Our grateful thanks to Clare Jacklin, CEO of NRAS for her contribution to our radio report, which you can hear again, via the audio player at the bottom of this page. Click here to connect through to the charity.
Grateful thanks also to the NHS for the use of the support informatione below.
Rheumatoid arthritis is, the NHS tells us, "a long-term condition that causes pain, swelling and stiffness in the joints. The condition usually affects the hands, feet and wrists.
There may be periods where symptoms become worse, known as flare-ups or flares.
A flare can be difficult to predict, but with treatment it's possible to decrease the number of flares and minimise or prevent long-term damage to the joints.
Some people with rheumatoid arthritis also experience problems in other parts of the body, or more general symptoms such as tiredness and weight loss.
The main symptoms of rheumatoid arthritis are joint pain, swelling and stiffness. It may also cause more general symptoms, and inflammation in other parts of the body.
The symptoms of rheumatoid arthritis often develop gradually over several weeks, but some cases can progress quickly over a number of days.
The symptoms vary from person to person. They may come and go, or change over time. You may experience flares when your condition deteriorates and your symptoms become worse.
Symptoms affecting the joints: Rheumatoid arthritis mainly affects the joints. It can cause problems in any joint in the body, although the small joints in the hands and feet are often the first to be affected.
Rheumatoid arthritis typically affects the joints symmetrically (both sides of the body at the same time and to the same extent), but this is not always the case.
Pain. The joint pain associated with rheumatoid arthritis is usually a throbbing and aching pain. It is often worse in the mornings and after a period of inactivity.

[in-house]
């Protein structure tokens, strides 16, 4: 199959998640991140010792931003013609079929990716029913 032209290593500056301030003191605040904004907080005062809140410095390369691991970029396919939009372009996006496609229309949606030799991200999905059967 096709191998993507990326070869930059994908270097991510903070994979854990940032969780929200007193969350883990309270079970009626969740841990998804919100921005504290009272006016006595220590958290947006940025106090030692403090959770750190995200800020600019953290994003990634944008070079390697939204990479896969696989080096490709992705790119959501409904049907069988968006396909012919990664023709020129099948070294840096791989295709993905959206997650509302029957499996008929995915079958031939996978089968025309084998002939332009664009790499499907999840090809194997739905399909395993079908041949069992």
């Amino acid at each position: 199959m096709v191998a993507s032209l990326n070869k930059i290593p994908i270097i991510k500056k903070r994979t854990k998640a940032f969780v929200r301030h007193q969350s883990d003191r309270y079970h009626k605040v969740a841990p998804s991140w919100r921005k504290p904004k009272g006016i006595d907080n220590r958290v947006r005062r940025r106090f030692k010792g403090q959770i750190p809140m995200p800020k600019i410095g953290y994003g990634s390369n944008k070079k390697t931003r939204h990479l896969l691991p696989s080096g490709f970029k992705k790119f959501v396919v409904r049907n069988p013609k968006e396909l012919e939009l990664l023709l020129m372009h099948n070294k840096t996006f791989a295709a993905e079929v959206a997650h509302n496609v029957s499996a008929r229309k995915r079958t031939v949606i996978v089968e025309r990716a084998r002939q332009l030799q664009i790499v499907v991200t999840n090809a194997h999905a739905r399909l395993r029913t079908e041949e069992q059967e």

Stiffness. Joints affected by rheumatoid arthritis can feel stiff. For example, if your hands are affected, you may not be able to fully bend your fingers or form a fist.
Like joint pain, the stiffness is often worse in the morning or after a period of inactivity.
Morning stiffness that is a symptom of another type of arthritis, called osteoarthritis, usually wears off within 30 minutes of getting up, but morning stiffness in rheumatoid arthritis often lasts longer than this.
Swelling, warmth and redness. The lining of joints affected by rheumatoid arthritis become inflamed, which can cause the joints to swell, and become hot and tender to touch.
In some people, firm swellings called rheumatoid nodules can also develop under the skin around affected joints.
Additional symptoms. As well as problems affecting the joints, some people with rheumatoid arthritis have more general symptoms, such as:
The inflammation that's part of rheumatoid arthritis can also sometimes cause problems in other areas of the body, such as:
Rheumatoid arthritis is an autoimmune condition, which means it's caused by the immune system attacking healthy body tissue. However, it's not yet known what triggers this.
Your immune system normally makes antibodies that attack bacteria and viruses, helping to fight infection.
If you have rheumatoid arthritis, your immune system mistakenly sends antibodies to the lining of your joints, where they attack the tissue surrounding the joint.
This causes the thin layer of cells (synovium) covering your joints to become sore and inflamed, releasing chemicals that damage nearby: